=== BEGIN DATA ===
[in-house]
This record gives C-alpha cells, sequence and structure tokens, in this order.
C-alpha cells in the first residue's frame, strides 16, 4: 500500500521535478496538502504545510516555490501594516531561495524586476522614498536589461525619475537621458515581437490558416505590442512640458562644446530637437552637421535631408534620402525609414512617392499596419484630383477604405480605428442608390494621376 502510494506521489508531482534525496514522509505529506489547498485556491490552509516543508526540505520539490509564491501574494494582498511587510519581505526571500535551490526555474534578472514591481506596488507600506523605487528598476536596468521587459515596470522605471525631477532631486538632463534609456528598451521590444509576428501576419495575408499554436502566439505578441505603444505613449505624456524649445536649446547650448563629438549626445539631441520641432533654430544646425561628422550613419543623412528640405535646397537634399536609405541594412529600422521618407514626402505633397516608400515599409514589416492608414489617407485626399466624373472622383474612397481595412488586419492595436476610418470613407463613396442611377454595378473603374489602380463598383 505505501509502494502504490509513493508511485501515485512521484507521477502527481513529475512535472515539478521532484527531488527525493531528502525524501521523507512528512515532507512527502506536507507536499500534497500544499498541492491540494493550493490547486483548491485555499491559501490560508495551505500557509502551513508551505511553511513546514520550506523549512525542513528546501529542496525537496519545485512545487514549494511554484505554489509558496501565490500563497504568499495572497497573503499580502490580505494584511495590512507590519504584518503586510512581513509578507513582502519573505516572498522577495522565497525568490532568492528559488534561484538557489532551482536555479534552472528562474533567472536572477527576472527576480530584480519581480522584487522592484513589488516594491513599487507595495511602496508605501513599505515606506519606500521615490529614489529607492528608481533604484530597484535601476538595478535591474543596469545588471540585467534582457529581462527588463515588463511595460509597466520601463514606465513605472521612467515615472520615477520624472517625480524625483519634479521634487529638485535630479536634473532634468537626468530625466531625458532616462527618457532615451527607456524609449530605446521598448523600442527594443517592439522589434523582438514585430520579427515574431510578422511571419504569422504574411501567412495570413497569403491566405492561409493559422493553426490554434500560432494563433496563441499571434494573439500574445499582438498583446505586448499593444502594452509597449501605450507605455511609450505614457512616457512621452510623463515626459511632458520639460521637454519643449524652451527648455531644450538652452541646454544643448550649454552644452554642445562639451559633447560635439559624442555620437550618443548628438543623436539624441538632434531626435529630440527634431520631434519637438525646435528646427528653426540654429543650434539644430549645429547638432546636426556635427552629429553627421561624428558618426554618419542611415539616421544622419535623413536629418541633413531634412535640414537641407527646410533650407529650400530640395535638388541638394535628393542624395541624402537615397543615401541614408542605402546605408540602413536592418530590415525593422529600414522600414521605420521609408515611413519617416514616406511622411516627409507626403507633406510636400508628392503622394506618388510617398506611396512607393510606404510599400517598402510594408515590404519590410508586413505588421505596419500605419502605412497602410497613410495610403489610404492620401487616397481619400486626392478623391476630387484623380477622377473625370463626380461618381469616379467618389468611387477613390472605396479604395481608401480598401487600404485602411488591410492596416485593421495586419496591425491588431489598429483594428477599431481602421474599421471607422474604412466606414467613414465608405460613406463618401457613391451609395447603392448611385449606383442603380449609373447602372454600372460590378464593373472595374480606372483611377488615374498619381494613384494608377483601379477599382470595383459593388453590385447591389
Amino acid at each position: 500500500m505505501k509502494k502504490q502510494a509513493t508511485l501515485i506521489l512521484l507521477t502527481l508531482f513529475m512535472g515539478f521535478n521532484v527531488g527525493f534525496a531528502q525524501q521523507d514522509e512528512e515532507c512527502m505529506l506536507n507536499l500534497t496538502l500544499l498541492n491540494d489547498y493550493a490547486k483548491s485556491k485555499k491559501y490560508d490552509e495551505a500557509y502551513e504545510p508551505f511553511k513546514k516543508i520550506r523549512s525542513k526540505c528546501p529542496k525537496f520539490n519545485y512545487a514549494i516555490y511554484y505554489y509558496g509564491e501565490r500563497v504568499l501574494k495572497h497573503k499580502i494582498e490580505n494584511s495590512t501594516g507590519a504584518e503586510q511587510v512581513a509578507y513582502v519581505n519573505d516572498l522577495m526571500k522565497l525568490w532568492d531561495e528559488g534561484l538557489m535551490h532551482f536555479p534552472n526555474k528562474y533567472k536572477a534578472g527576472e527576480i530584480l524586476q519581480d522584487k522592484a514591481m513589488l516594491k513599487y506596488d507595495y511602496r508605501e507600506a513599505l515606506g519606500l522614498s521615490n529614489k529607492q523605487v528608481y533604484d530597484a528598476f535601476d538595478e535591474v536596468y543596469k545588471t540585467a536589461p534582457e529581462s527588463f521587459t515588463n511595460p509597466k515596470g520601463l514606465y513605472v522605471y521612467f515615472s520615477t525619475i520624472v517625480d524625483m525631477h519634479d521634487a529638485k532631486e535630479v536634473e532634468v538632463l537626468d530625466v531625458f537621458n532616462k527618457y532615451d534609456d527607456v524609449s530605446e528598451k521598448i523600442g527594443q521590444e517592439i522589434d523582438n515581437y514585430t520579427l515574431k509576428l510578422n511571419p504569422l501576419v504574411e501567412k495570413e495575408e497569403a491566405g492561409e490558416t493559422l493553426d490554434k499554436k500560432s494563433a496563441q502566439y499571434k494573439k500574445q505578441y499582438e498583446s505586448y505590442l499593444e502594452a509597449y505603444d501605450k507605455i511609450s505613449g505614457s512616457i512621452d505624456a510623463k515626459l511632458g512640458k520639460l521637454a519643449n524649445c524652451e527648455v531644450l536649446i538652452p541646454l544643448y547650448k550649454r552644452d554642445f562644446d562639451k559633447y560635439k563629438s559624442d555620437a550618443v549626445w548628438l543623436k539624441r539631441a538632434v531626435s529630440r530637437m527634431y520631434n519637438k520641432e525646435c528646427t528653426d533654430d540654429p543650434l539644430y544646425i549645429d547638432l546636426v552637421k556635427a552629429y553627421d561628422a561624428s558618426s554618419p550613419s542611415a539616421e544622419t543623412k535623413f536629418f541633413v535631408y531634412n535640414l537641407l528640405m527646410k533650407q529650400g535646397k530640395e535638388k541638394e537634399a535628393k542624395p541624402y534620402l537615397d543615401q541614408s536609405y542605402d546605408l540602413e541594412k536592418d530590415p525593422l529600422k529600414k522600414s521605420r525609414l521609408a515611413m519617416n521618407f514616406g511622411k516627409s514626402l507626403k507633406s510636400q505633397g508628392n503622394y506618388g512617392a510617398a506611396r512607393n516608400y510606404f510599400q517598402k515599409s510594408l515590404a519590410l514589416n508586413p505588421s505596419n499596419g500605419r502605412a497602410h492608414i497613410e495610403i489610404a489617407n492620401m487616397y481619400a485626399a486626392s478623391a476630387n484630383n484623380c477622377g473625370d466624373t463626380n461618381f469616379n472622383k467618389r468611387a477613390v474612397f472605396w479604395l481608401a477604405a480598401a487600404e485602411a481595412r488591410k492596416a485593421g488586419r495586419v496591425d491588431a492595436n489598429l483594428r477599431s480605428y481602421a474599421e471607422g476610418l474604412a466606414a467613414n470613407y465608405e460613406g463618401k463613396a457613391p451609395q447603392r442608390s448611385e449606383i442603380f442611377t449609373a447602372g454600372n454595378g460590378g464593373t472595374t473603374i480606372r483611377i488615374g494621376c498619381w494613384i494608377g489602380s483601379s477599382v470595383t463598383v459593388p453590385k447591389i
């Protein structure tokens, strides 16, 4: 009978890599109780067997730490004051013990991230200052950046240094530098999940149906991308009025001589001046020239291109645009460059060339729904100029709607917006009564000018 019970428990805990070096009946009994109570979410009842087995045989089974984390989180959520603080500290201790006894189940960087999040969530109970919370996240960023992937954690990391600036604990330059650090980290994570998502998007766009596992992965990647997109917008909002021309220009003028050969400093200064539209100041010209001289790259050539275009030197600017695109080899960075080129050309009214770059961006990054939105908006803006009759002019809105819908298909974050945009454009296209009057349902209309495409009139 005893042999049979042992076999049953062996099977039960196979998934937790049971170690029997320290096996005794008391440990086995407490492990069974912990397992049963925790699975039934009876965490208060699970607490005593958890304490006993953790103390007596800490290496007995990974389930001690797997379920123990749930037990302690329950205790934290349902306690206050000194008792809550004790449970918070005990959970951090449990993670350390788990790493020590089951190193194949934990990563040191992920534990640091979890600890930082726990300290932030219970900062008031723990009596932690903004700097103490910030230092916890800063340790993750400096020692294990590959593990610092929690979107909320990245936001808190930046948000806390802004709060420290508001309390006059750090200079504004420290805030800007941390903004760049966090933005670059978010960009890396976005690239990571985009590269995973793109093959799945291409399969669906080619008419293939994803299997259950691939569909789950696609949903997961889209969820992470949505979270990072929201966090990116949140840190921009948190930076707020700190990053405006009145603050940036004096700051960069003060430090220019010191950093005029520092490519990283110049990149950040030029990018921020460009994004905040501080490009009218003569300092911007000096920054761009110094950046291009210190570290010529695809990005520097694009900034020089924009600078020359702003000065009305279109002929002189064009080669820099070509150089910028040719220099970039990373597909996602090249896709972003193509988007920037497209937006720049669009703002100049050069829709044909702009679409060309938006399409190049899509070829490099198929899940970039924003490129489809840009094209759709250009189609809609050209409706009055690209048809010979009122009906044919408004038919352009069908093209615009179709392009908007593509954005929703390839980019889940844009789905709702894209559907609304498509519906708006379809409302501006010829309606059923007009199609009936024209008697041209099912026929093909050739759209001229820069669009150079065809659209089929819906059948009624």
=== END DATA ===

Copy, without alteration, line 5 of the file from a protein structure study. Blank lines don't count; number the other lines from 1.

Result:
């Protein structure tokens, strides 16, 4: 009978890599109780067997730490004051013990991230200052950046240094530098999940149906991308009025001589001046020239291109645009460059060339729904100029709607917006009564000018 019970428990805990070096009946009994109570979410009842087995045989089974984390989180959520603080500290201790006894189940960087999040969530109970919370996240960023992937954690990391600036604990330059650090980290994570998502998007766009596992992965990647997109917008909002021309220009003028050969400093200064539209100041010209001289790259050539275009030197600017695109080899960075080129050309009214770059961006990054939105908006803006009759002019809105819908298909974050945009454009296209009057349902209309495409009139 005893042999049979042992076999049953062996099977039960196979998934937790049971170690029997320290096996005794008391440990086995407490492990069974912990397992049963925790699975039934009876965490208060699970607490005593958890304490006993953790103390007596800490290496007995990974389930001690797997379920123990749930037990302690329950205790934290349902306690206050000194008792809550004790449970918070005990959970951090449990993670350390788990790493020590089951190193194949934990990563040191992920534990640091979890600890930082726990300290932030219970900062008031723990009596932690903004700097103490910030230092916890800063340790993750400096020692294990590959593990610092929690979107909320990245936001808190930046948000806390802004709060420290508001309390006059750090200079504004420290805030800007941390903004760049966090933005670059978010960009890396976005690239990571985009590269995973793109093959799945291409399969669906080619008419293939994803299997259950691939569909789950696609949903997961889209969820992470949505979270990072929201966090990116949140840190921009948190930076707020700190990053405006009145603050940036004096700051960069003060430090220019010191950093005029520092490519990283110049990149950040030029990018921020460009994004905040501080490009009218003569300092911007000096920054761009110094950046291009210190570290010529695809990005520097694009900034020089924009600078020359702003000065009305279109002929002189064009080669820099070509150089910028040719220099970039990373597909996602090249896709972003193509988007920037497209937006720049669009703002100049050069829709044909702009679409060309938006399409190049899509070829490099198929899940970039924003490129489809840009094209759709250009189609809609050209409706009055690209048809010979009122009906044919408004038919352009069908093209615009179709392009908007593509954005929703390839980019889940844009789905709702894209559907609304498509519906708006379809409302501006010829309606059923007009199609009936024209008697041209099912026929093909050739759209001229820069669009150079065809659209089929819906059948009624």